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Diamond Sponsors

  • MapQuest
  • Google

Platinum Sponsor

  • ESRI

Gold Sponsor

  • Garmin

Silver Sponsors

  • 3Dconnexion
  • deCarta
  • DigitalGlobe
  • Fatdoor
  • Leica Geosystems
  • Microsoft
  • Quova, Inc.
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  • Skyhook Wireless
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  • ULocate
  • University of Alaska

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  • Ask

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Sponsorship

For information on exhibition and sponsorship opportunities at the conference, contact Yvonne Romaine at

Download the Where 2.0 Sponsor/Exhibitor prospectus (PDF).

For Media Partnership opportunities, please contact Avila Reese

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For user group related inquiries, contact Marsee Henon at

Photos from Where 2.0 2006

Session

Where is Never Again?

Michael Graham, Humanitarian GIS Program Coordinator, U.S. Holocaust Memorial Museum
Brian Timoney, The Timoney Group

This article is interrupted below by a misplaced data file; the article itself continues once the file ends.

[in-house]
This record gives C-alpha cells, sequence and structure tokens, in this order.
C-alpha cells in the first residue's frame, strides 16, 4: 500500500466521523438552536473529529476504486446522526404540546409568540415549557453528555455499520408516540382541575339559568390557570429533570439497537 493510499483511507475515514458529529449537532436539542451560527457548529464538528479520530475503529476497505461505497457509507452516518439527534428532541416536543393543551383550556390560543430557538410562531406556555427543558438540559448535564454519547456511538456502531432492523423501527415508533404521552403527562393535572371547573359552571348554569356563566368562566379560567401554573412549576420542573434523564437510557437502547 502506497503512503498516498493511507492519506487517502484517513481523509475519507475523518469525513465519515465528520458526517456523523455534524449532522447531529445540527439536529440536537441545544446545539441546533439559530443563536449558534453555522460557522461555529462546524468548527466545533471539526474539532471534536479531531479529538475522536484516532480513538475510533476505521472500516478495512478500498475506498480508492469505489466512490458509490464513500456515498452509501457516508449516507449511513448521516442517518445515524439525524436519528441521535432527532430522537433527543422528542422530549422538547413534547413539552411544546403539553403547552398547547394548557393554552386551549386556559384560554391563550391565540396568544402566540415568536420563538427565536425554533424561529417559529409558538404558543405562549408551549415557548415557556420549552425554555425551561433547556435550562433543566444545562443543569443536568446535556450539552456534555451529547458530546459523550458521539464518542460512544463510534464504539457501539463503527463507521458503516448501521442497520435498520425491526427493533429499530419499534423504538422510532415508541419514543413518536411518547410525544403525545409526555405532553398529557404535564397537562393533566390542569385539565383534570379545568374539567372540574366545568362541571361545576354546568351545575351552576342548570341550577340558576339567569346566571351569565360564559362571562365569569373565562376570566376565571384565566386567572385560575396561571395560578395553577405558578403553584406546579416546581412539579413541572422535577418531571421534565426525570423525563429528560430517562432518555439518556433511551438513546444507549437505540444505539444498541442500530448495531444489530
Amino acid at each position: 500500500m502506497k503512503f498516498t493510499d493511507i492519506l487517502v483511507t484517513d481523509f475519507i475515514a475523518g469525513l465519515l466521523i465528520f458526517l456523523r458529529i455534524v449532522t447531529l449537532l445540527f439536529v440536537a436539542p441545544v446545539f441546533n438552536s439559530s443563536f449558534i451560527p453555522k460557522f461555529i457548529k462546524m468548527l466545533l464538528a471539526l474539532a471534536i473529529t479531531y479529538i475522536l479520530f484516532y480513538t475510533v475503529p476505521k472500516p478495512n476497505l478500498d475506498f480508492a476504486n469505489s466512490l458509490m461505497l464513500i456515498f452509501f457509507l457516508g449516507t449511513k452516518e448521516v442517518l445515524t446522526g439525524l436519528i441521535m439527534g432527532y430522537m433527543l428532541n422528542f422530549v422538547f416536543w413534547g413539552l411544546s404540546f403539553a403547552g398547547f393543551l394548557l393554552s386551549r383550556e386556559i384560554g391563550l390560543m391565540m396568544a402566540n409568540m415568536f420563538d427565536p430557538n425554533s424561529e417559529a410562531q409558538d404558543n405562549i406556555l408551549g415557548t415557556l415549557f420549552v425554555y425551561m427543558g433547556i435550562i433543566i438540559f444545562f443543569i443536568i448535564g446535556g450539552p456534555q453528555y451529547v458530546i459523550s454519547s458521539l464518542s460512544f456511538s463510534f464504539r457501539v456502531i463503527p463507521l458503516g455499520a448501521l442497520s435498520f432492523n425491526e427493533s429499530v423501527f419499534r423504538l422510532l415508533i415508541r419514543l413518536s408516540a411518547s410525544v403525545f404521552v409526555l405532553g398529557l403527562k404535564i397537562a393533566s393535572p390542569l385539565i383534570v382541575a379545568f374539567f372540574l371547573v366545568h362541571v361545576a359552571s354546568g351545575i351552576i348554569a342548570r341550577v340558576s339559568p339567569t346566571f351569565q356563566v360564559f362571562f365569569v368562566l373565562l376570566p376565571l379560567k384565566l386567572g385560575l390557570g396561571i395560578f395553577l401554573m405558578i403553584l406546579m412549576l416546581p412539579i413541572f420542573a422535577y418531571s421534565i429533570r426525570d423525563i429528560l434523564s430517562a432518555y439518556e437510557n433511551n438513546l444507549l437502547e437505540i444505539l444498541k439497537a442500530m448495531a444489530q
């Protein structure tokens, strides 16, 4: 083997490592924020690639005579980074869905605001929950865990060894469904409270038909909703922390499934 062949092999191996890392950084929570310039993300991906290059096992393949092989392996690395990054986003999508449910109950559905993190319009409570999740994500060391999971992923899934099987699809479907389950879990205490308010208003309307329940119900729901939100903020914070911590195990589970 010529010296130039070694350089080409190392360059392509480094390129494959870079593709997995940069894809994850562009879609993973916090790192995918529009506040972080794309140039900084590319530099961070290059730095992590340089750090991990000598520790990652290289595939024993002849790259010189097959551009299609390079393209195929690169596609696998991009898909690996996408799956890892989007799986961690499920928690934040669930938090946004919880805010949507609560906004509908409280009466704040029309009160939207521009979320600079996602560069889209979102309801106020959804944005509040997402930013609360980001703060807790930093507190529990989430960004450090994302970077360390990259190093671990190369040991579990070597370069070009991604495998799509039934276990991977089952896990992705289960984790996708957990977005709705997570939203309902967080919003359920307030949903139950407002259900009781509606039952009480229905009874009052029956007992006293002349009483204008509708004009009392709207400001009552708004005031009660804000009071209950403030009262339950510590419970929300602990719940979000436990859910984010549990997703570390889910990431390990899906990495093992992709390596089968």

Date: Wednesday, May 30
Time: 4:15pm - 4:30pm
Location: Imperial Ballroom

"Never Again" is a phrase thrown about with abandon, but it sometimes seems that there is little potential for changing the structures that allow genocides like Rwanda--and now Darfur--to burn. Can the "Where 2.0" paradigm, including tools like Google Earth, sensor web models, easy access to satellite imagery, and real-time information-sharing, add value to genocide prevention and more broadly, to human rights and humanitarian response efforts?

Last year's Where 2.0 Conference provided the perfect place for GIS enthusiasts to come together to explore building a community that works together to apply new GIS technologies to problems such as genocide, systematic human rights violations, and humanitarian crises.

Over the past year the U.S. Holocaust Memorial Museum and volunteers from BrightEarth have developed a series of 3D KML layers on the conflict in Darfur, Sudan, and started a pilot project with the United Nations Department of Peacekeeping Operations that will use a real-time incident reporting system accessible to users with Google Earth, online maps, and GeoRSS applications.

Michael Graham and Brian Timoney will present the recent work of the BrightEarth team and discuss the possibilities of applying these technologies to the challenges faced by UN peacekeepers, activists, educators, and aid workers.